Posted by Paul Barnwell on Tuesday, 11/26/2013
For those of you who are parents, perhaps you’ve successfully enrolled your children in a “good” public school. For those of you who are community members, perhaps you’ve talked to neighbors, co-workers, or others about whether or not various local schools are “good.” For those of us who teach, we know there is a perception about whether or not our school is “good.”
But what do most people mean when they talk about “good” public schools? Is it where the faces of the children are mostly light-skinned? Is it where we can feel comfortable interacting with other parents? Do we encourage ourselves and others to think about what does--and doesn’t--happen within the school building when we talk about "good" schools?
Let’s face it--no matter where you live, there’s a great chance that when many people talk about “good” schools, they consciously--or subconsciously--mean schools with low numbers of minority students and children in poverty.
Louisville’s Jefferson County Public Schools, where I teach, has a complex system of busing to help prevent socioeconomic segregation. There are magnet high schools that skim the top 8th graders from the public school system every year. There are still schools saddled with extreme poverty. There are schools that house AP students and “neighborhood” kids, many of whom begin high school unlikely to be on college-bound tracks. The racial and economic diversity in many of our buildings is impressive.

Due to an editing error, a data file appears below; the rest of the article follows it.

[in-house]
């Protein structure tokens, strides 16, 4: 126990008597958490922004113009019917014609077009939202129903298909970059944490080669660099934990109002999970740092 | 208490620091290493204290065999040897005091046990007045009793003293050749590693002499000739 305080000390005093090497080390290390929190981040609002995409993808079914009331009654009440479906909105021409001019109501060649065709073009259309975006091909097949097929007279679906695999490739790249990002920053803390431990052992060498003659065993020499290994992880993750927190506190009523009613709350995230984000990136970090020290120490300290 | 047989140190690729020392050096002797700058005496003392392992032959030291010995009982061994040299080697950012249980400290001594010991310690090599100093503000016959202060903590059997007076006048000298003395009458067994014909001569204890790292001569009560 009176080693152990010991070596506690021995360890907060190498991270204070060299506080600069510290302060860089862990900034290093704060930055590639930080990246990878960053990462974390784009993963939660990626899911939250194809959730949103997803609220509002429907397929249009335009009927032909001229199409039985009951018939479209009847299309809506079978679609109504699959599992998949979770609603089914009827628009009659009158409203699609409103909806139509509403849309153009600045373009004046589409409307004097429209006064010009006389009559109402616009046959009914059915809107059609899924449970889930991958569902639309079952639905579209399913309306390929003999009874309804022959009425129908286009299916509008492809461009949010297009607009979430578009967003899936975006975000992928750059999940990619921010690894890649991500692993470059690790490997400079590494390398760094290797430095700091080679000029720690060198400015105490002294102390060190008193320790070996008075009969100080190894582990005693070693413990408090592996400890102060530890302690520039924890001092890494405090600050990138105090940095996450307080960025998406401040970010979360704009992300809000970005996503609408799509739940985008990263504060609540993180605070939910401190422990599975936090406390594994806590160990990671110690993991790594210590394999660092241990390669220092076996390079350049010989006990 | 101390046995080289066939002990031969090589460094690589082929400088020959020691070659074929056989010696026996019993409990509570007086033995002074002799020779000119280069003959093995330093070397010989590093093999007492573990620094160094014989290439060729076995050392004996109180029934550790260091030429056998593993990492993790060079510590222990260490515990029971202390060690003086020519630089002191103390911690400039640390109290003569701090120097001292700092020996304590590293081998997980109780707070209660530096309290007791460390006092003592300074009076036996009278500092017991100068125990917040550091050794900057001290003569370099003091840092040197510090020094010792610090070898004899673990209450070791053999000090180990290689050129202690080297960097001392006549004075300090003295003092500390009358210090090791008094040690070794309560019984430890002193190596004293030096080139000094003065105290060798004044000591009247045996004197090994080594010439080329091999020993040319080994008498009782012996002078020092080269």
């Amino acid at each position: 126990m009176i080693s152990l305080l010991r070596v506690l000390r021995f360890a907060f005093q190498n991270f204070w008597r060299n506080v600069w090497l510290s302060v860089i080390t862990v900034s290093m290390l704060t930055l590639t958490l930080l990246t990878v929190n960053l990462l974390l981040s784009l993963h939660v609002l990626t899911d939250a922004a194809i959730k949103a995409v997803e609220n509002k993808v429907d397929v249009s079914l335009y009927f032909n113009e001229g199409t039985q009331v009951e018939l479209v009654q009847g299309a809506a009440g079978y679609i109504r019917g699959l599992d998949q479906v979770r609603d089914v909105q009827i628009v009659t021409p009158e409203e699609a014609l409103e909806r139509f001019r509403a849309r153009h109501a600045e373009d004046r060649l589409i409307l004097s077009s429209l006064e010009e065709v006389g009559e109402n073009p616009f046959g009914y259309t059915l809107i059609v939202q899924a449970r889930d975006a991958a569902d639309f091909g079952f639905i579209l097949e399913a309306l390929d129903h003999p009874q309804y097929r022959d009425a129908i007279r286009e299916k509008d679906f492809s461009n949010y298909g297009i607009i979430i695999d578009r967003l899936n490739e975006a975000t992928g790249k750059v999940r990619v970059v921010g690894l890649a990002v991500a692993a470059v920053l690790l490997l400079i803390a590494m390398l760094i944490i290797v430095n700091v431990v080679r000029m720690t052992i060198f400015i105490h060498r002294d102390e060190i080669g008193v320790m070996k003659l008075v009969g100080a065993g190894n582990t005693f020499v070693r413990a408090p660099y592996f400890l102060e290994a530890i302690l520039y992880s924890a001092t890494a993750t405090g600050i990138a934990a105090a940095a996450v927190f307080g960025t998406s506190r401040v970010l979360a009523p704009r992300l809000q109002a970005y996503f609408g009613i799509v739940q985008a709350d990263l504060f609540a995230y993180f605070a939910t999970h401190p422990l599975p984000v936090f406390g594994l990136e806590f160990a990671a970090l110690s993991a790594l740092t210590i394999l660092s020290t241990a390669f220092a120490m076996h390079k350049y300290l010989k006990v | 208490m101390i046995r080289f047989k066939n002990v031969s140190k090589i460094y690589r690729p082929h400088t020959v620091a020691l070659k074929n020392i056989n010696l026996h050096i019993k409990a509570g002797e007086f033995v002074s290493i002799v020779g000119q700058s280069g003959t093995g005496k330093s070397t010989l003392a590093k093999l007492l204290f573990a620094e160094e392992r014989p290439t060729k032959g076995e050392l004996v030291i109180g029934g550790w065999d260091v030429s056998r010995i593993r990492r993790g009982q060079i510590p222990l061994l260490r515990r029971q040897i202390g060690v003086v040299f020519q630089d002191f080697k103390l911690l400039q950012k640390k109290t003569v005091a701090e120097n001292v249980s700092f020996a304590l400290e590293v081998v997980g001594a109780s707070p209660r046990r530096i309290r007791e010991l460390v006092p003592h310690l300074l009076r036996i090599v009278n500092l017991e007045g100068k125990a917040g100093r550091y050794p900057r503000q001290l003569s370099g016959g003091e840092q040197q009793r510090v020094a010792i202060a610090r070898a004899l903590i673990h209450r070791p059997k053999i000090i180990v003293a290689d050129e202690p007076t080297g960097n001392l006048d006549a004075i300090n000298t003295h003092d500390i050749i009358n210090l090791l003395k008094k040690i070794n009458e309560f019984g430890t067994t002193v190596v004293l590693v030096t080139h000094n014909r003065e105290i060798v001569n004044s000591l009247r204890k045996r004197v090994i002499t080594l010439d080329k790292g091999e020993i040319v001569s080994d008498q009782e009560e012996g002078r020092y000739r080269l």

Of course, listening to countless parents, coworkers, and neighbors over the 10 years I’ve lived in Louisville, apparently the only “good” schools we have in our district are the ones with lower numbers of poor and minority students.
Unsurprisingly, if you take a look at the state’s accountability rankings for high schools in our districts, this correlation is confirmed, as I suspect it is in locales across all fifty states.
Top Five Performing Schools in JCPS
Free/Reduced Lunch %
Bottom Five Performing Schools in JCPS
Free/Reduced Lunch %
Academy at Shawnee
Since ranking schools and test scores is generally little more than an exercise in ranking by poverty levels, it’s about time to reexamine the notion of “good” schools. Let’s seek out discussions about what goes on inside school buildings, what opportunities students have and don’t have, and examine philosophies behind effective pedagogy.
Let’s be bold about designing new types of learning environments, so that there are more models and potential discussions about what “good” schools could look and be like.
The next time you hear someone mention that so-and-so is a “good” school, ask them why, and see if you get an honest response.